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Fay W. Whitney School of Nursing|College of Health Sciences

How ONE Woman Transformed Healthcare Delivery

A conversation between Wyoming's own Pete Simpson, Distinguished Simpson Professor
and Dr. Loretta Ford, Co-founder of the national nurse practitioner movement


Loretta Ford chats with Pete Simpson on May 23, 2013

To commemorate the University of Wyoming Fay W. Whitney School of Nursing's first Doctor of Nursing Practice (DNP) class, Dr. Loretta Ford, co-founder of the national nurse practitioner movement, will participate in an interview with UW's Distinguished Emeritus Professor Pete Simpson as follows:

  • Thursday, May 23, 2013

  • 2-3 p.m.

  • University of Wyoming Campus, Laramie
    Business Building, Scarlett Auditorium
    Reception following in Business Building Atrium

  • The event is free and open to the public.


From UW Publicity Release 5/15/2013:

In 1965, nurse Loretta Ford, along with physician Henry Silver, envisioned the nurse practitioner (NP) role and offered the world’s first NP program at the University of Colorado. Silver died in 1991. Ford continues to advocate for NPs, a profession with approximately 150,000 licensed NPs across the United States and a projected estimate of 250,000 NPs by 2025.
 
Originally offered as a certificate program for registered nurses, NP education now requires a minimum of a master's degree and is moving toward a doctoral degree, known as the Doctor of Nursing Practice (DNP). The UW Fay W. Whitney School of Nursing opened its DNP program last fall with 14 students in the Family Nurse Practitioner option.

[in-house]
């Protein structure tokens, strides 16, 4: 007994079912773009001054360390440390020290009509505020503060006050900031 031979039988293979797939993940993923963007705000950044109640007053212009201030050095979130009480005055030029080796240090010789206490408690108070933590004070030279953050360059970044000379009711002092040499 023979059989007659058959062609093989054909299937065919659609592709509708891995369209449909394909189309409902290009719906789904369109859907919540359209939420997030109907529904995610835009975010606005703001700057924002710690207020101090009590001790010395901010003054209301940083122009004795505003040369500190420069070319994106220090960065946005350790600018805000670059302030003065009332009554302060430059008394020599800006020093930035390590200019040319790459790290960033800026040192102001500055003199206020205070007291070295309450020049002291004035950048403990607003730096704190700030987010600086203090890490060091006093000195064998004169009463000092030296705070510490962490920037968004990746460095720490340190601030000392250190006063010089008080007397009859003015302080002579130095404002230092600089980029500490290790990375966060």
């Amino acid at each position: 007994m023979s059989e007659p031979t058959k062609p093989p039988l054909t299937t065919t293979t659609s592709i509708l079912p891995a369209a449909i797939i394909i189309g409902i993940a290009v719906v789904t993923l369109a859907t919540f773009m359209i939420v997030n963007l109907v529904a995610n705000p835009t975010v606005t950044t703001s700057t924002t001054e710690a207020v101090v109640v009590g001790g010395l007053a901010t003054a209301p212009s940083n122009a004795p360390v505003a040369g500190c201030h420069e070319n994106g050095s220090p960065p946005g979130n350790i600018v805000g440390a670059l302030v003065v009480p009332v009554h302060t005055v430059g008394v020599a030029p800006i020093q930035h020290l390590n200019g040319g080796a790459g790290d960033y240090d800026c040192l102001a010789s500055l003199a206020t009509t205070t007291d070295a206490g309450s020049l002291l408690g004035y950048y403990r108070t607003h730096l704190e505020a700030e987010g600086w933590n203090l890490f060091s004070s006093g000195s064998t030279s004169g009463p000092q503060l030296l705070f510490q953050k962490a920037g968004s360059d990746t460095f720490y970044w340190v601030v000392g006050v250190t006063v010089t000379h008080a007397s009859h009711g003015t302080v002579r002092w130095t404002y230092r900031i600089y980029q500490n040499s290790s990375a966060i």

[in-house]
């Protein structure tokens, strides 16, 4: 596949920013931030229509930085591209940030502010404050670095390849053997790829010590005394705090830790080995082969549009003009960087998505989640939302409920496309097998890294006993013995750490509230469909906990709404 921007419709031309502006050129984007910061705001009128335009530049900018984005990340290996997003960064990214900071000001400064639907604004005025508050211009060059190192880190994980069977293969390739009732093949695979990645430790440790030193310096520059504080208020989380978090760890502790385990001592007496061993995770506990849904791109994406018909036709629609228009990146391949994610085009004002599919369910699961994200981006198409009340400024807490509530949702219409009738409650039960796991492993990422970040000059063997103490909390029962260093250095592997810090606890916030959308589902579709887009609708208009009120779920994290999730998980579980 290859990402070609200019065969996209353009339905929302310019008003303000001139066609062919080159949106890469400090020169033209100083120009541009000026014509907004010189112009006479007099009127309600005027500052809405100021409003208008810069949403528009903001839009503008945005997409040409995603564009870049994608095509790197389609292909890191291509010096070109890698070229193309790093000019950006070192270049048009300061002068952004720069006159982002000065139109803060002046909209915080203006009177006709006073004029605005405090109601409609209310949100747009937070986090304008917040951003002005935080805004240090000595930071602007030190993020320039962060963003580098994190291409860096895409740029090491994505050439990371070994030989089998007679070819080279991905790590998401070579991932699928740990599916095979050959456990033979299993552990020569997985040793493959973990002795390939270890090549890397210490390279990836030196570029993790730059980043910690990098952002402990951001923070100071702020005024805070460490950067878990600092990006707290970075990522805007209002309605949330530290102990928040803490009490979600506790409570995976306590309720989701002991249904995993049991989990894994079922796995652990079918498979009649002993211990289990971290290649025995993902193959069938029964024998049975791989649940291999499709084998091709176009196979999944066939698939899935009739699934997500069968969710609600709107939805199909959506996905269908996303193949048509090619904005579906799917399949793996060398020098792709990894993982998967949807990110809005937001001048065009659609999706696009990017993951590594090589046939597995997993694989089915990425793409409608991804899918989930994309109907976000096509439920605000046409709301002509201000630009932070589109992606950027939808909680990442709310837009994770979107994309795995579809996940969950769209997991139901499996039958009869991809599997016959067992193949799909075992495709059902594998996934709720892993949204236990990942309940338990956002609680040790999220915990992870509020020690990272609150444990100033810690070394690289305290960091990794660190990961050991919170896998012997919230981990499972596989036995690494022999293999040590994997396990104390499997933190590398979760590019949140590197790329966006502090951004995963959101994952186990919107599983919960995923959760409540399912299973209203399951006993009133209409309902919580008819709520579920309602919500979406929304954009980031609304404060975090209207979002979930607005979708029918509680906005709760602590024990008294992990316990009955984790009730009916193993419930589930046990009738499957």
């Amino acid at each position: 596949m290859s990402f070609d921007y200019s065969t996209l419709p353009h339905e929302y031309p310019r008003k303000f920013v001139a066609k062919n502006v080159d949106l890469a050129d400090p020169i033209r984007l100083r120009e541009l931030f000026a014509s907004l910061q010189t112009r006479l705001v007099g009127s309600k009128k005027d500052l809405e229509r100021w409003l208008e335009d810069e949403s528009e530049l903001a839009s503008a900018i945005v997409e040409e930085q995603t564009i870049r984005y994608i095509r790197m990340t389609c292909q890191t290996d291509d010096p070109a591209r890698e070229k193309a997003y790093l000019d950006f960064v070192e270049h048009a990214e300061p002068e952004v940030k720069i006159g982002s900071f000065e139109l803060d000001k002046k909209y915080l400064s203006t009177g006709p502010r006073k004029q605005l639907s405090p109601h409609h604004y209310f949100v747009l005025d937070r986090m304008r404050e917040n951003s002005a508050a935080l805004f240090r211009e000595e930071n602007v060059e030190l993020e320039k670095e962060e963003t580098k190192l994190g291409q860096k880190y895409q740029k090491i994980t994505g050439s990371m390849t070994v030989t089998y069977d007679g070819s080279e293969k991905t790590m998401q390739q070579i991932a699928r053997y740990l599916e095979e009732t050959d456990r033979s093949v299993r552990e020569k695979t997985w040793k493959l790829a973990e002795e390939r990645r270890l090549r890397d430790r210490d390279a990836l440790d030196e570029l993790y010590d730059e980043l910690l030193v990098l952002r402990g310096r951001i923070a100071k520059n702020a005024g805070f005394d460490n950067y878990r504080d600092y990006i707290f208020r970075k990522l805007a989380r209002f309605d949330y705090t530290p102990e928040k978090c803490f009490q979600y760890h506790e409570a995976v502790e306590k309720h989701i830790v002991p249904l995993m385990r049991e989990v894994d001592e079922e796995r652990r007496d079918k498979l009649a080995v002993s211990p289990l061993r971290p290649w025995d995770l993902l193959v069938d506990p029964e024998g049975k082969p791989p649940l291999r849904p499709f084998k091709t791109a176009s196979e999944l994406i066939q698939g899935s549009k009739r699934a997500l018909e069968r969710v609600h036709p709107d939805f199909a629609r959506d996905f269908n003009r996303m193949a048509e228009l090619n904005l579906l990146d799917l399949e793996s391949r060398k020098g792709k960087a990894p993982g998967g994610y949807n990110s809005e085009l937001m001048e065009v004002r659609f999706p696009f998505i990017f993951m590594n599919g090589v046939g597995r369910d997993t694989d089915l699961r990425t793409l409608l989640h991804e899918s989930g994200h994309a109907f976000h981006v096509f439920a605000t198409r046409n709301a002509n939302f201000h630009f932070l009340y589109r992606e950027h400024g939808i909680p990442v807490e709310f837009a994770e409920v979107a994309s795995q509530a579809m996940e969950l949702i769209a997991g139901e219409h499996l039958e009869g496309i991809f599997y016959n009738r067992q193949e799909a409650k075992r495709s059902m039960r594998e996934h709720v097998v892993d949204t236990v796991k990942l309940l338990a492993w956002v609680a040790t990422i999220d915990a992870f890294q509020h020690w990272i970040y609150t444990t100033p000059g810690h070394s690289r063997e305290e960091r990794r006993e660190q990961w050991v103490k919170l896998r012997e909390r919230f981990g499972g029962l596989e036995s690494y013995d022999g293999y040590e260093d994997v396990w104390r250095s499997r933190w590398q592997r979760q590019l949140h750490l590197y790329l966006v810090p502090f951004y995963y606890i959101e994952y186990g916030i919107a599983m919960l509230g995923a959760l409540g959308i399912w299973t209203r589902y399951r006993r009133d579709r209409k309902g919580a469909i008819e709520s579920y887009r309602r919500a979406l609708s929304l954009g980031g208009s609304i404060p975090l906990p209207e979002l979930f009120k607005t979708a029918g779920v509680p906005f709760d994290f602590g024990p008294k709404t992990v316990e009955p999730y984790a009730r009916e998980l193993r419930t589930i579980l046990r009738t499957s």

When the program became a national success in 1972, Ford was recruited to serve as the founding dean of the University of Rochester School of Nursing, according to the National Women’s Hall of Fame. “There, she developed and implemented the unification model of nursing. Through the model, clinical practice, education and research were combined to provide nurses with a more holistic education.”
 
Ford has written more than 100 publications and has served as a consultant and lecturer to multiple organizations and universities. She holds many honorary doctorate degrees and received many awards, including the Living Legend Award from the American Academy of Nursing and the Gustav O. Lienhard Award from the Institute of Medicine of the National Academies.
 
A popular and entertaining speaker, UW alumnus and Professor Emeritus Simpson has contributed a lifetime of public service to the state and university. He was the first coordinator of the UW/Casper College Center and later served as vice president for development, alumni relations and university relations. He was the executive director of UW Foundation and vice president for institutional advancement.
 
Simpson has been active with the UW Foundation Board of Directors, the A&S Board of Visitors and the Symphony Association board. After he retired from his UW administrative post, he and his brother, Sen. Alan Simpson, taught a course in the UW Department of Political Science, which turned into a 12-year commitment for Pete.



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